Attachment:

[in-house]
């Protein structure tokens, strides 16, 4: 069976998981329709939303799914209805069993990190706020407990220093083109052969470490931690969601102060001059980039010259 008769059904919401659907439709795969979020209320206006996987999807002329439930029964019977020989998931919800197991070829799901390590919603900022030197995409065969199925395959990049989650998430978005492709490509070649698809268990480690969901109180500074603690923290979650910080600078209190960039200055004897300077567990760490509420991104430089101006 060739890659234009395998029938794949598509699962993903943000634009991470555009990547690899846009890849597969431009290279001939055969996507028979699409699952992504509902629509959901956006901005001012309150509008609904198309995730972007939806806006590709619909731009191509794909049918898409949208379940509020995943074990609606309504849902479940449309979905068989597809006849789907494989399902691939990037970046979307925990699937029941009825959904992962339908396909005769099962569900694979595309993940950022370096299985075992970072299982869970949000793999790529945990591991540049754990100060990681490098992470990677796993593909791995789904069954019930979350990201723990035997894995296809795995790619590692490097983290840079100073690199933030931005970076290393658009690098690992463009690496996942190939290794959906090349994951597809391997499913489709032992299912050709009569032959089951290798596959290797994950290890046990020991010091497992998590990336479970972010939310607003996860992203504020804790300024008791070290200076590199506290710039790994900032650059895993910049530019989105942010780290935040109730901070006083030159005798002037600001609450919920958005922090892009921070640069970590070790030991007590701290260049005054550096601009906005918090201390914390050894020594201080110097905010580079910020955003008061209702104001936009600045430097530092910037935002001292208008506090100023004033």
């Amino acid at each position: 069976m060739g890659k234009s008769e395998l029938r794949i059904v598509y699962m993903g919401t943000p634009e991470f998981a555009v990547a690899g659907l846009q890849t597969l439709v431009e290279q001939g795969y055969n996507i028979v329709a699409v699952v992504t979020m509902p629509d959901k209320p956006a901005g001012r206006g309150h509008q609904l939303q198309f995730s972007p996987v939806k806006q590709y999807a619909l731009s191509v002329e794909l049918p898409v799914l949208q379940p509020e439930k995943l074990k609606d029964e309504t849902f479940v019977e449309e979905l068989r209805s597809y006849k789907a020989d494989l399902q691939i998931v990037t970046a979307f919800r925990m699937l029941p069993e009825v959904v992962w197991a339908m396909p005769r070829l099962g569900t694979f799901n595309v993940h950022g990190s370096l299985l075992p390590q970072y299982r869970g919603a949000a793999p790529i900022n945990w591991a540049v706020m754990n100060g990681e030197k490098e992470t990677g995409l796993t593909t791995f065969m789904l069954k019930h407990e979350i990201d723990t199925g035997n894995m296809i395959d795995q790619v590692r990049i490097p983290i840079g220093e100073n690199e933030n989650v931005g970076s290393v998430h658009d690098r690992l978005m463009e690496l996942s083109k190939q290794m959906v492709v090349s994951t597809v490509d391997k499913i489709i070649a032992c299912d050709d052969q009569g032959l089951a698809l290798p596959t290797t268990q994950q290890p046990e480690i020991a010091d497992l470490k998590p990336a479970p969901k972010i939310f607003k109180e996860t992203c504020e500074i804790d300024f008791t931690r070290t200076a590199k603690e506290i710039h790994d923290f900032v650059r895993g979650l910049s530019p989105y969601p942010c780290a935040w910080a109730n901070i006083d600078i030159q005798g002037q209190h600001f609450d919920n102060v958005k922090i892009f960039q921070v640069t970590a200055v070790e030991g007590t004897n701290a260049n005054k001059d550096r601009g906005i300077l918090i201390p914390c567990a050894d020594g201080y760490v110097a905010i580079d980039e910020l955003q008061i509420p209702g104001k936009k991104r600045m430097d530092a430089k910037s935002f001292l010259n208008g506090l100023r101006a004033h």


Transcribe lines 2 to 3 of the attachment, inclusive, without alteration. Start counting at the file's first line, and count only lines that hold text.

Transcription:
């Protein structure tokens, strides 16, 4: 069976998981329709939303799914209805069993990190706020407990220093083109052969470490931690969601102060001059980039010259 008769059904919401659907439709795969979020209320206006996987999807002329439930029964019977020989998931919800197991070829799901390590919603900022030197995409065969199925395959990049989650998430978005492709490509070649698809268990480690969901109180500074603690923290979650910080600078209190960039200055004897300077567990760490509420991104430089101006 060739890659234009395998029938794949598509699962993903943000634009991470555009990547690899846009890849597969431009290279001939055969996507028979699409699952992504509902629509959901956006901005001012309150509008609904198309995730972007939806806006590709619909731009191509794909049918898409949208379940509020995943074990609606309504849902479940449309979905068989597809006849789907494989399902691939990037970046979307925990699937029941009825959904992962339908396909005769099962569900694979595309993940950022370096299985075992970072299982869970949000793999790529945990591991540049754990100060990681490098992470990677796993593909791995789904069954019930979350990201723990035997894995296809795995790619590692490097983290840079100073690199933030931005970076290393658009690098690992463009690496996942190939290794959906090349994951597809391997499913489709032992299912050709009569032959089951290798596959290797994950290890046990020991010091497992998590990336479970972010939310607003996860992203504020804790300024008791070290200076590199506290710039790994900032650059895993910049530019989105942010780290935040109730901070006083030159005798002037600001609450919920958005922090892009921070640069970590070790030991007590701290260049005054550096601009906005918090201390914390050894020594201080110097905010580079910020955003008061209702104001936009600045430097530092910037935002001292208008506090100023004033």
């Amino acid at each position: 069976m060739g890659k234009s008769e395998l029938r794949i059904v598509y699962m993903g919401t943000p634009e991470f998981a555009v990547a690899g659907l846009q890849t597969l439709v431009e290279q001939g795969y055969n996507i028979v329709a699409v699952v992504t979020m509902p629509d959901k209320p956006a901005g001012r206006g309150h509008q609904l939303q198309f995730s972007p996987v939806k806006q590709y999807a619909l731009s191509v002329e794909l049918p898409v799914l949208q379940p509020e439930k995943l074990k609606d029964e309504t849902f479940v019977e449309e979905l068989r209805s597809y006849k789907a020989d494989l399902q691939i998931v990037t970046a979307f919800r925990m699937l029941p069993e009825v959904v992962w197991a339908m396909p005769r070829l099962g569900t694979f799901n595309v993940h950022g990190s370096l299985l075992p390590q970072y299982r869970g919603a949000a793999p790529i900022n945990w591991a540049v706020m754990n100060g990681e030197k490098e992470t990677g995409l796993t593909t791995f065969m789904l069954k019930h407990e979350i990201d723990t199925g035997n894995m296809i395959d795995q790619v590692r990049i490097p983290i840079g220093e100073n690199e933030n989650v931005g970076s290393v998430h658009d690098r690992l978005m463009e690496l996942s083109k190939q290794m959906v492709v090349s994951t597809v490509d391997k499913i489709i070649a032992c299912d050709d052969q009569g032959l089951a698809l290798p596959t290797t268990q994950q290890p046990e480690i020991a010091d497992l470490k998590p990336a479970p969901k972010i939310f607003k109180e996860t992203c504020e500074i804790d300024f008791t931690r070290t200076a590199k603690e506290i710039h790994d923290f900032v650059r895993g979650l910049s530019p989105y969601p942010c780290a935040w910080a109730n901070i006083d600078i030159q005798g002037q209190h600001f609450d919920n102060v958005k922090i892009f960039q921070v640069t970590a200055v070790e030991g007590t004897n701290a260049n005054k001059d550096r601009g906005i300077l918090i201390p914390c567990a050894d020594g201080y760490v110097a905010i580079d980039e910020l955003q008061i509420p209702g104001k936009k991104r600045m430097d530092a430089k910037s935002f001292l010259n208008g506090l100023r101006a004033h």